As co-founder and co-president of Ford grantee A Better Balance, Dina Bakst is leveraging the power of the law to ensure fairness in the workplace and advance the rights of workers across the economic spectrum.

What is the mission of A Better Balance?

A Better Balance is a national legal advocacy organization dedicated to fighting to advance justice for women, families, and all caregivers. We use the power of the law to ensure that workers can care for themselves and their loved ones without jeopardizing their economic security.

When we started this organization in 2005, we recognized—as women’s rights lawyers and as mothers—that the work-family conflict remains a key barrier to gender equality in America. The narrative at the time in the mainstream media was that women were opting out of the workforce. But we knew through our legal work that this was not the reality for most women and most low-wage caregivers in America. And we were driven to change that.

What inspired you to make it your life’s work to advance gender equality in the workplace?

When I became a mother, my perspective on women’s rights broadened. I really began to see how difficult it was, not just to be a woman in the workplace but also to be a mother in the workplace. I began speaking with workers in America who are literally one sick child away from losing their job, who are one complicated pregnancy away from homelessness. These are not just economic justice issues. These are maternal health issues, they’re reproductive health issues, and they are racial justice issues. And that’s what A Better Balance is fighting for every day.

Walk us through some of the ways A Better Balance has improved the lives of pregnant women in the workplace.

A Better Balance has been on the frontlines of the movement calling to update and strengthen our federal civil rights laws to ensure that pregnant workers in America have an explicit right to accommodations on the job. What seems like a modest adjustment—a stool, an extra bathroom break, a water bottle, or light duty—too often means that women are forced to make an impossible choice between following their doctor’s orders and maintaining a healthy pregnancy. The economic consequences are often profound, with women ending up on food stamps, homeless, or in a poverty hole that they cannot climb out of. We need to tackle the pregnancy penalty as a key first step to ensure that women can stay healthy and attached to the workforce and earn the income they deserve.

We are so proud that since 2012 we have had 27—soon to be 28—states pass explicit pregnancy accommodation laws. And now we have bipartisan support in the House of Representatives as well as the support of the US Chamber of Commerce for the federal Pregnant Workers Fairness Act.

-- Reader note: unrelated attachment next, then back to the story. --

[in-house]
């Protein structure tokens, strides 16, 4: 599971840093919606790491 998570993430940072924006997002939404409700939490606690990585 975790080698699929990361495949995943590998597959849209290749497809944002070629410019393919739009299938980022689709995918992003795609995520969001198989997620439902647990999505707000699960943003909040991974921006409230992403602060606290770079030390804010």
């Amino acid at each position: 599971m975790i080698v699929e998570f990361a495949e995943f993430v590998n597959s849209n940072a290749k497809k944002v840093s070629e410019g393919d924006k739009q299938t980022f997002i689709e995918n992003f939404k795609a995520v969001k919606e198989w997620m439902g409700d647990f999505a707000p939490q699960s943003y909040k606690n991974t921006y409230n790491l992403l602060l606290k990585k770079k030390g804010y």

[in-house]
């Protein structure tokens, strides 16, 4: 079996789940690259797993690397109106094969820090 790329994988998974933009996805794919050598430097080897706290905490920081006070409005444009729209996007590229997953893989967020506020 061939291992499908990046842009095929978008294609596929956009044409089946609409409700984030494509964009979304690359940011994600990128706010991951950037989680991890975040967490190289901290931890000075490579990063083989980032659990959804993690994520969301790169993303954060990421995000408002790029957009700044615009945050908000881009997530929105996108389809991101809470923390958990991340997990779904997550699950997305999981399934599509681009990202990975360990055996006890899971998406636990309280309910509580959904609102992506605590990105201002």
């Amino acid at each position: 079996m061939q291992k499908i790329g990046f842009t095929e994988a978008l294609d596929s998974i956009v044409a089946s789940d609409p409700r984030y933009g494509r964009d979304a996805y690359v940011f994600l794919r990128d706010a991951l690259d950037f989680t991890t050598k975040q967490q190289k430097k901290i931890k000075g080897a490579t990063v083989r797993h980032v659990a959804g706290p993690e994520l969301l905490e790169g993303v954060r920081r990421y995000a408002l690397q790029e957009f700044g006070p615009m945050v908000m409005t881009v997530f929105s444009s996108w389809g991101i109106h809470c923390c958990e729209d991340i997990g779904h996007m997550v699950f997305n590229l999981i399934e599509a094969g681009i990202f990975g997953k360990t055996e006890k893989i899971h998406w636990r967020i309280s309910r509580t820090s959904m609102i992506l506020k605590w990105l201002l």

And we are also extremely proud that millions of Walmart workers are now beneficiaries of truly remarkable national policy changes, such as providing critical pregnancy accommodation protections and an explicit guarantee that pregnant workers will no longer be penalized for medically necessary absences pursuant to the company’s brutal absence control or “point system.” Prior to the policy changes, which were huge victories for Walmart workers nationwide, A Better Balance spent countless hours challenging these policies with lawsuits and legal pressure starting in 2013.

What would you say was the greatest achievement for women in the last 50 years?

It’s hard to pick just one. Certainly the Pregnancy Discrimination Act of 1978 marked the beginning of a new era, ensuring that pregnant women could no longer be fired for being pregnant and requiring equal treatment in the workplace.

The Family and Medical Leave Act of 1993 was an incredibly important step forward for women and families. It is not a perfect solution, but it was the nation’s first and only national law designed to help workers who need time off to care for themselves or welcome a new baby into the world or care for a family member. Even though the law is unpaid, it provided critical new protections and really helped change the narrative around who is a caregiver. If we’re serious about gender equality, we need to not just fight for women’s rights, we also need to make sure that men have an equal opportunity to provide care.

What are the most pressing issues you’re focused on today?

We’ve been at the forefront of the movements to pass paid sick and paid family and medical leave laws around the country. Today, we have 8 states with paid family and medical leave and 12 states and 22 localities with paid sick time laws. So we’re seeing real wins. Only seven percent of workers in this country in the lowest-wage jobs have access to paid family medical leave. And the economic consequences and health consequences are profound. At A Better Balance, we say you shouldn’t have to win the boss lottery to gain these basic protections. We are fighting to enact nationwide policy solutions. In addition to those labor standards, we need to root out discrimination against pregnant women and all caregivers so no worker has to make the impossible choice between their job and their health and their family.

What does equality look like to you?

When workers don’t have to choose between their jobs and their families, when women don’t have to shoulder the disproportionate burden of caregiving in America because men are sharing in it equally, when care work is valued, and when all workers can care for themselves and their loved ones without jeopardizing their economic security, that’s when there will be equality.